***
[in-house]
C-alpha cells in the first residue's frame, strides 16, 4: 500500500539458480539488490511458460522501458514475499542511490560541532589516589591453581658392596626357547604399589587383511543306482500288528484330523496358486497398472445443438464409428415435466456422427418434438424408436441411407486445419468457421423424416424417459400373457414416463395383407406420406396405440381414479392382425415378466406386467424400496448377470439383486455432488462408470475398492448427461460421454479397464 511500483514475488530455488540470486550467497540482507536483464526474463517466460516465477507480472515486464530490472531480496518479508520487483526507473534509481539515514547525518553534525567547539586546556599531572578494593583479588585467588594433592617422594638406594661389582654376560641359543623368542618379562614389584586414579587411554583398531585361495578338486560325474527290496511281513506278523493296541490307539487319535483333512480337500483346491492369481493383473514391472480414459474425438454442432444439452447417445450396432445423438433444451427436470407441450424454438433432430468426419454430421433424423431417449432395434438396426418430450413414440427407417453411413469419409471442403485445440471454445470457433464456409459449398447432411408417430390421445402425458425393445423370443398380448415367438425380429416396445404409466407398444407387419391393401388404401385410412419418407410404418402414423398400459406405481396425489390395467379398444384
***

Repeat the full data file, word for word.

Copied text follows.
[in-house]
C-alpha cells in the first residue's frame, strides 16, 4: 500500500539458480539488490511458460522501458514475499542511490560541532589516589591453581658392596626357547604399589587383511543306482500288528484330523496358486497398472445443438464409428415435466456422427418434438424408436441411407486445419468457421423424416424417459400373457414416463395383407406420406396405440381414479392382425415378466406386467424400496448377470439383486455432488462408470475398492448427461460421454479397464 511500483514475488530455488540470486550467497540482507536483464526474463517466460516465477507480472515486464530490472531480496518479508520487483526507473534509481539515514547525518553534525567547539586546556599531572578494593583479588585467588594433592617422594638406594661389582654376560641359543623368542618379562614389584586414579587411554583398531585361495578338486560325474527290496511281513506278523493296541490307539487319535483333512480337500483346491492369481493383473514391472480414459474425438454442432444439452447417445450396432445423438433444451427436470407441450424454438433432430468426419454430421433424423431417449432395434438396426418430450413414440427407417453411413469419409471442403485445440471454445470457433464456409459449398447432411408417430390421445402425458425393445423370443398380448415367438425380429416396445404409466407398444407387419391393401388404401385410412419418407410404418402414423398400459406405481396425489390395467379398444384